WVU researchers developing home sleep apnea test device to offer help to more patients

MORGANTOWN – WVU medical researchers are developing a home sleep apnea testing device that could open doors for more to get tested – benefiting them as patients, along with the healthcare community and the public in general.

The device pairs a fingertip clip that resembles a pulse oximeter and a slim, flexible black plastic wristwatch connected by a short cable. (Because it’s patented and still in development, and the market is competitive, photos of it were not permitted.)

Dr. Sunil Sharma

“It’s a very ordinary looking device, because we didn’t want to make it too intimidating for the patient,” said Dr. Sunil Sharma, division chief of the Pulmonary, Critical Care and Sleep Medicine Fellowship Program in the WVU School of Medicine, who led the team to develop it.

It’s estimated, he said, that 80% of apnea cases go undetected and unresolved. It’s more magnified in West Virginia, which ranks low on heath metrics across the board, and where geography and other factors hinder access to care.

Not to mention sleep testing in sleep labs is expensive, he said. “Anytime these factors conspire against the patient, the disease is missed.”

In ostructive sleep apnea, the airways partially or completely collapse resulting in a decrease in oxygen saturation. Symptoms include loud snoring and excessive daytime sleepiness, but many people are asymptomatic.

And sleep apnea and lack of sleep can worsen comorbid conditions – heart disease, stroke, afib, diabetes. So apnea going undiagnosed or untreated for too long does more harm.

There are other approved home sleep study devices. A quick internet search showed them – some have similar finger clip-watch components, but more wires and connections. Others add belts and nasal cannulas.

The failure rate for those is high, Sharma said, because the patient can’t sustain all the data channels with all the cable connections throughout the night. This one is simpler and more comfortable.

Researchers often overlook the reason for the study: bad sleep, he said. Sleep labs are too few and the demand too high, leading to long waits. And many patients don’t enjoy being covered with wire leads – like a Star Trek Borg drone – and sleeping away from home in an uncomfortable setting.

And with other home devices, patients will thrash in bed. “They can’t sleep in consistent fashion. It’s even harder to keep all of these devices on your body than a person who quietly sleeps.”

So in researching this device, they thought they could improve the calibration signal to get all the data from multiple channels and consolidate it.

The technology – the device and software – emerged from a five-year study Sharma and colleagues conducted at J.W. Ruby Memorial Hospital. Certain patients were tested for sleep apnea and those who were diagnosed received PAP — positive airway pressure — therapy.

Patients who didn’t adhere to the PAP therapy had significantly higher hospital readmissions and emergency room visits for cardiovascular and pulmonary treatment than those who did.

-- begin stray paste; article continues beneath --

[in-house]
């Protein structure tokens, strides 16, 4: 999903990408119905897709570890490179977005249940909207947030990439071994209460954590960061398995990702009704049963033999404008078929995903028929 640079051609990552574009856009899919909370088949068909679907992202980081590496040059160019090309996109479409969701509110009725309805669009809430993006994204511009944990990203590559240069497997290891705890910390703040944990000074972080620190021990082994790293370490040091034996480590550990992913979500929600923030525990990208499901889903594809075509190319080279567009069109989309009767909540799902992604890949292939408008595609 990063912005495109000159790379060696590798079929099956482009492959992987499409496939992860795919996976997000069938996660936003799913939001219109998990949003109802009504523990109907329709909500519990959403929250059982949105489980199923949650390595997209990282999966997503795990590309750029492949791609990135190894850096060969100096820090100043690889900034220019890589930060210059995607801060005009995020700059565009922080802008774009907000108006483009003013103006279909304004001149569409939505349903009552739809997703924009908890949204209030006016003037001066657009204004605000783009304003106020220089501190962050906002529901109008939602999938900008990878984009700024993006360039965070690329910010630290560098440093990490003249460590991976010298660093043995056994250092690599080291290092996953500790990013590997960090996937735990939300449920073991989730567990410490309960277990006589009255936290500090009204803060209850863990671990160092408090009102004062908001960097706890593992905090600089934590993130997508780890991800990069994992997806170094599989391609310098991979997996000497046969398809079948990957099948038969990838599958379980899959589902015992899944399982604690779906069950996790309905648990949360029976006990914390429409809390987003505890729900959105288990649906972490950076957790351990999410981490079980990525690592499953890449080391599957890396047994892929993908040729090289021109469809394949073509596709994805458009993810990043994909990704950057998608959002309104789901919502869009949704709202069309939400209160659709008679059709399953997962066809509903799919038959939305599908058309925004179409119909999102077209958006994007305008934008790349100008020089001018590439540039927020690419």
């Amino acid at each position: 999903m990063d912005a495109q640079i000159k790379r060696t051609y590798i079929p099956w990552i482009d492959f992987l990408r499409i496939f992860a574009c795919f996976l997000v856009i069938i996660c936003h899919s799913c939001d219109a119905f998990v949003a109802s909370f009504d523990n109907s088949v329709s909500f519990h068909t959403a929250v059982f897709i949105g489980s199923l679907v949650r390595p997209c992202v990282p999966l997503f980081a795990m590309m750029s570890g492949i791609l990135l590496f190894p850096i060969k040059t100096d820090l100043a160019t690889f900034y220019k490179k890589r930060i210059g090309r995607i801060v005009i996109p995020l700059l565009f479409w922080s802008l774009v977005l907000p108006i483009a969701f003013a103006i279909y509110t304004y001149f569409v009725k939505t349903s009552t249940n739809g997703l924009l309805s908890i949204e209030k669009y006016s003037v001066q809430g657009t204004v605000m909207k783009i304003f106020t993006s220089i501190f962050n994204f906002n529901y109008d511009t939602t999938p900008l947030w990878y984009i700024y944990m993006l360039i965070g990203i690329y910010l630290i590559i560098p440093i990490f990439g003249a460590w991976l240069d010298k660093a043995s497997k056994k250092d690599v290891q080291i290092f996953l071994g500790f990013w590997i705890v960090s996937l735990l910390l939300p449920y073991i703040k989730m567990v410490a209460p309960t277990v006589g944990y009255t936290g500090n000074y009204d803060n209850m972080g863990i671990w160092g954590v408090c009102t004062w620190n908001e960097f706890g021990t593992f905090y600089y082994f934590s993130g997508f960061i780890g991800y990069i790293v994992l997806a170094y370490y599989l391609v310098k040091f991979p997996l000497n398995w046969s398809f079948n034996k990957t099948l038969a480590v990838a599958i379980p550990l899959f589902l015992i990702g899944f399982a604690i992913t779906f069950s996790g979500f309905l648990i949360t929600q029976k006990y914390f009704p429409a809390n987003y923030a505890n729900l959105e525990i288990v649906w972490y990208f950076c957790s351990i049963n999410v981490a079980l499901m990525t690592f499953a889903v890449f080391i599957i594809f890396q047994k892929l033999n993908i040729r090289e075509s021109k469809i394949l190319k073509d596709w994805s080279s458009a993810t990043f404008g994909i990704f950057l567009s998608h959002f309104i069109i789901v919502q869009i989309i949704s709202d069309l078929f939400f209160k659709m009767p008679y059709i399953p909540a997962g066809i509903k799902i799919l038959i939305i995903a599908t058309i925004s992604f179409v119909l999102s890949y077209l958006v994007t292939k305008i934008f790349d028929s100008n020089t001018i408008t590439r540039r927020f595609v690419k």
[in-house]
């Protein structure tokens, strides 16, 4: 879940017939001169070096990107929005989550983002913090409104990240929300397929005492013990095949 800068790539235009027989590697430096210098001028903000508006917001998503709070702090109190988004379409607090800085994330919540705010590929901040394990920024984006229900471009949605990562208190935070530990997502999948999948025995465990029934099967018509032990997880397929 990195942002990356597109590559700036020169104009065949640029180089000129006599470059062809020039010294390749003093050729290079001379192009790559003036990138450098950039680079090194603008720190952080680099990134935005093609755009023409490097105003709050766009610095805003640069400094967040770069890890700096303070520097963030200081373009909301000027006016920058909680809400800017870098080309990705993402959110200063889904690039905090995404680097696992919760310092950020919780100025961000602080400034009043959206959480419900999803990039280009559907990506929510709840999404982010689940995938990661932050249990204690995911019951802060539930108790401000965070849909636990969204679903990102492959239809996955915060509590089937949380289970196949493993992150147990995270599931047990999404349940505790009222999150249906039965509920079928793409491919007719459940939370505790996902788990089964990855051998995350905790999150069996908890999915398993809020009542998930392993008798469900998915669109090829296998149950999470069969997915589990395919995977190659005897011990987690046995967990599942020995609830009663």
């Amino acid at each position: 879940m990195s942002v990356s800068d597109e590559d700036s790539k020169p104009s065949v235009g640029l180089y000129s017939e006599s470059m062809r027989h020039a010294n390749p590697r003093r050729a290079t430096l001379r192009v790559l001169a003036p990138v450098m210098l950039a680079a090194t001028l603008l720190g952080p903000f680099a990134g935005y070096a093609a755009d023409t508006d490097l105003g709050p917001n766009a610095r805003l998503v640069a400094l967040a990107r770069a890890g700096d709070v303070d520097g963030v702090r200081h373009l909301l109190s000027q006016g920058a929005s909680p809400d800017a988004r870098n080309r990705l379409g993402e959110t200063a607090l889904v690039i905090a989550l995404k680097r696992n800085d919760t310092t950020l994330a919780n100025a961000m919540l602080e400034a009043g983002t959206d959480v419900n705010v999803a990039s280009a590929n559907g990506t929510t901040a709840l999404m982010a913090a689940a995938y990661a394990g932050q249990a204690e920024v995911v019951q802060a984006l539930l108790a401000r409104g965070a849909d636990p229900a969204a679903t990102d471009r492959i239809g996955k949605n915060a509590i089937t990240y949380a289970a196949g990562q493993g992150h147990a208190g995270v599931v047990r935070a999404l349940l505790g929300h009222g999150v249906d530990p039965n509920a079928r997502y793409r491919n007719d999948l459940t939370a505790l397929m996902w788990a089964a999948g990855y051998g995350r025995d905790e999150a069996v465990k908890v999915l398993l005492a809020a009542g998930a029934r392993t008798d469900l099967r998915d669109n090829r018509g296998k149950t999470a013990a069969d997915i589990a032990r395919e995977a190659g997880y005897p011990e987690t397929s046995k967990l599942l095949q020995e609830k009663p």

The study was published in April in the Journal of Clinical Sleep Medicine. Reduced readmissions save costs for the patients, the hosptial, the insurance payers. “I think if we’re saving costs and we are making sure patients are not getting readmitted to the hospital, everybody wins,” Sharma said.

The wristwatch, Sharma said, functions as a black box, collecting the data gathered from the fingertip clip. The patient can’t see the data, which prevents them from curiously monitoring it during the night and disrupting their sleep.

But they are working on a new software program that will offer the patient concise, patient-friendly information, letting them know if they need a physician follow up, instead of having to wait days or weeks for results. Sharma called it “patient empowerment.”

Another advantage of this home device is it’s designed to be used for several nights. This provides more accurate data than a snapshot from a single night, he said.

“I think it’s a first step,” he said. It’s good for patients – and for researchers. Researchers are hamstrung by the costs of the devices and studies, so no large studies are available of how the community at large is affected by sleep apnea.

With this device, they may be able to expand studies from 50 or 60 patients to thousands, and see community-wide impacts.

Sharma said they don’t envision this device replacing sleep labs. There will always be a need for that level of data for some patients.

“Our technology is not designed to compete with the sleep labs,” he said. “Our technology is, there’s so much disease out there that you can’t even handle [in the labs]. It is not even being detected. If it’s not being detected, then you can’t pursue it.”

So they are filling a void, he said.

Sharma has received a National Science Foundation Innovation Corps grant to continue the research. The grant will provide for collaboration among experts from WVU and other institutions. But they are also looking for other investors interested in advancing the work.

He summed up the project this way: “The community has a large burden of this disease that is undetected.” You sleep one-third of your life, and that affects the other two-thirds. “If we fix that one-third, you’ll have a better two-thirds of your daily living.”

Email:[email protected]